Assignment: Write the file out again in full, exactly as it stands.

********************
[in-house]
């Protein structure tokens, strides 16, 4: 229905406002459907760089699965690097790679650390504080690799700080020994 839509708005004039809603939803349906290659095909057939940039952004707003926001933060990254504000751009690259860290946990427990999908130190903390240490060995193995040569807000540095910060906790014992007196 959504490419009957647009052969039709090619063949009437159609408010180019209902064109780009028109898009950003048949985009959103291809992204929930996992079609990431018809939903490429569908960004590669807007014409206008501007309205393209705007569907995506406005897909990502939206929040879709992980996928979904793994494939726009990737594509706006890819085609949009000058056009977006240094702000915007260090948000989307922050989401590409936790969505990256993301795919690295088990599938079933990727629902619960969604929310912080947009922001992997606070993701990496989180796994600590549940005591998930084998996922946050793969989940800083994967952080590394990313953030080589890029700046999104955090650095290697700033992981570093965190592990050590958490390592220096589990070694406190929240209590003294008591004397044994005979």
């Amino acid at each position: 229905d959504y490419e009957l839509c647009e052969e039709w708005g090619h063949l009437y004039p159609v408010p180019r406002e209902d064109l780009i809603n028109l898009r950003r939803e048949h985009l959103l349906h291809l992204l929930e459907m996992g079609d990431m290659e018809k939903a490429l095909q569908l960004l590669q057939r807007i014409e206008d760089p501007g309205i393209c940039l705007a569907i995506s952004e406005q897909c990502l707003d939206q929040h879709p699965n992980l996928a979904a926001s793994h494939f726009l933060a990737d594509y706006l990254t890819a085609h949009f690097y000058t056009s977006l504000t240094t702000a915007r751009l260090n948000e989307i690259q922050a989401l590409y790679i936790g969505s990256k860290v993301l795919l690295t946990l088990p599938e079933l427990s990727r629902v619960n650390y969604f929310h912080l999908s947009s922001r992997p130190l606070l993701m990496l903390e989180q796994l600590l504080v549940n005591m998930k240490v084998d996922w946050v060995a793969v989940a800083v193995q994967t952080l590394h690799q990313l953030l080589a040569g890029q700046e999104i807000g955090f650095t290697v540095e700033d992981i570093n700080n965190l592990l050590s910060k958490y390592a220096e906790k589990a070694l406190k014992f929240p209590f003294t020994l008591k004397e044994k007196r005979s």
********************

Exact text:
[in-house]
């Protein structure tokens, strides 16, 4: 229905406002459907760089699965690097790679650390504080690799700080020994 839509708005004039809603939803349906290659095909057939940039952004707003926001933060990254504000751009690259860290946990427990999908130190903390240490060995193995040569807000540095910060906790014992007196 959504490419009957647009052969039709090619063949009437159609408010180019209902064109780009028109898009950003048949985009959103291809992204929930996992079609990431018809939903490429569908960004590669807007014409206008501007309205393209705007569907995506406005897909990502939206929040879709992980996928979904793994494939726009990737594509706006890819085609949009000058056009977006240094702000915007260090948000989307922050989401590409936790969505990256993301795919690295088990599938079933990727629902619960969604929310912080947009922001992997606070993701990496989180796994600590549940005591998930084998996922946050793969989940800083994967952080590394990313953030080589890029700046999104955090650095290697700033992981570093965190592990050590958490390592220096589990070694406190929240209590003294008591004397044994005979």
């Amino acid at each position: 229905d959504y490419e009957l839509c647009e052969e039709w708005g090619h063949l009437y004039p159609v408010p180019r406002e209902d064109l780009i809603n028109l898009r950003r939803e048949h985009l959103l349906h291809l992204l929930e459907m996992g079609d990431m290659e018809k939903a490429l095909q569908l960004l590669q057939r807007i014409e206008d760089p501007g309205i393209c940039l705007a569907i995506s952004e406005q897909c990502l707003d939206q929040h879709p699965n992980l996928a979904a926001s793994h494939f726009l933060a990737d594509y706006l990254t890819a085609h949009f690097y000058t056009s977006l504000t240094t702000a915007r751009l260090n948000e989307i690259q922050a989401l590409y790679i936790g969505s990256k860290v993301l795919l690295t946990l088990p599938e079933l427990s990727r629902v619960n650390y969604f929310h912080l999908s947009s922001r992997p130190l606070l993701m990496l903390e989180q796994l600590l504080v549940n005591m998930k240490v084998d996922w946050v060995a793969v989940a800083v193995q994967t952080l590394h690799q990313l953030l080589a040569g890029q700046e999104i807000g955090f650095t290697v540095e700033d992981i570093n700080n965190l592990l050590s910060k958490y390592a220096e906790k589990a070694l406190k014992f929240p209590f003294t020994l008591k004397e044994k007196r005979s």